There is a lack of data on the burden of atopic dermatitis (AD) in adults relative to the general population.Objective:
To characterize the AD burden in adult patients relative to both matched non-AD controls and matched patients with psoriasis in terms of comorbidities, health care resource utilization (HCRU), and costs.Methods:
Adults (≥18 years) who self-reported a diagnosis of AD or psoriasis and adult non-AD controls were identified from the 2013 US National Health and Wellness Survey. Patients with AD were propensity score–matched with non-AD controls and patients with psoriasis on demographic variables. Patient-reported outcomes were analyzed between matched cohorts.Results:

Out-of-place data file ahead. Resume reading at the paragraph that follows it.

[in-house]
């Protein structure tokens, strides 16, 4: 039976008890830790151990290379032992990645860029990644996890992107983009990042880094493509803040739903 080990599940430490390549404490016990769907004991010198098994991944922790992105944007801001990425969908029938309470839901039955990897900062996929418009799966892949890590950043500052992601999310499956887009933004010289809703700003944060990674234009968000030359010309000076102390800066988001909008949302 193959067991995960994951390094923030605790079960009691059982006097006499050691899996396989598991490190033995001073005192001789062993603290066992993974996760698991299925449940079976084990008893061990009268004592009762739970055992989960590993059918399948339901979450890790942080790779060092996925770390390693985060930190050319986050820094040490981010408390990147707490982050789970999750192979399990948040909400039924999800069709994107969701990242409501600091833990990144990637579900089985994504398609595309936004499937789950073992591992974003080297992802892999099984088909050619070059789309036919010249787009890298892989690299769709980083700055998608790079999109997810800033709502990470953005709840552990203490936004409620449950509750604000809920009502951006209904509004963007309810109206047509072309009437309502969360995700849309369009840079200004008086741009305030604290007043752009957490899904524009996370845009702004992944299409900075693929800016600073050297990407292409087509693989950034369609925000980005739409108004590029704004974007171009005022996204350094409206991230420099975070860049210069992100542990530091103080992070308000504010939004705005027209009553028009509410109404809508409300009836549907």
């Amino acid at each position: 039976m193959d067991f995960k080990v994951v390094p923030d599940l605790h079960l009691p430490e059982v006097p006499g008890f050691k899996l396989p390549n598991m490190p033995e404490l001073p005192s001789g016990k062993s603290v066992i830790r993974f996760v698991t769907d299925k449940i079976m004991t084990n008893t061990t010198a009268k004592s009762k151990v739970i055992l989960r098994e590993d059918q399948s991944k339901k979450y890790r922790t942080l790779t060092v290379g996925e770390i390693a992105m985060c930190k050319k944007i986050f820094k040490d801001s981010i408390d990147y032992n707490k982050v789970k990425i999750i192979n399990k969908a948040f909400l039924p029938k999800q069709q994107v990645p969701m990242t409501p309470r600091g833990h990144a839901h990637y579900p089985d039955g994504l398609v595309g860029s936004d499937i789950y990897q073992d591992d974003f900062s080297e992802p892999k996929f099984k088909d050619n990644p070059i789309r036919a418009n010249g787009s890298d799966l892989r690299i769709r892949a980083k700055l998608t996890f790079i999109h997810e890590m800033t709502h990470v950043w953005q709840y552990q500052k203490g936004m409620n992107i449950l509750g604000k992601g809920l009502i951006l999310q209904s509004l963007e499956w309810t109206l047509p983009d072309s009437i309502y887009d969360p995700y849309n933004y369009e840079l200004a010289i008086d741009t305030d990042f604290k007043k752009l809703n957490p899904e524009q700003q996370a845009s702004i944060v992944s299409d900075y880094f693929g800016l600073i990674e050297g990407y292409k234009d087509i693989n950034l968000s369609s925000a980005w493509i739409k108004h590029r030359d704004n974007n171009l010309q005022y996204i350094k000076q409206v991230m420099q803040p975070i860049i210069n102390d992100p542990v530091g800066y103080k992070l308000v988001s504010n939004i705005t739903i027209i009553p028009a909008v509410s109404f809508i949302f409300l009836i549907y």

Patients with AD had a significantly greater risk for atopic comorbidities, as well as significantly greater HCRU and total cost compared with non-AD controls. The burden of AD was generally comparable to that of psoriasis, although patients with AD reported increased use of emergency room visits compared with patients with psoriasis.Limitations:
Patient-reported data are susceptible to recall bias and erroneous classification.Conclusions:
Adult patients with AD reported a substantial disease burden, suggesting an unmet need for more effective AD treatment options.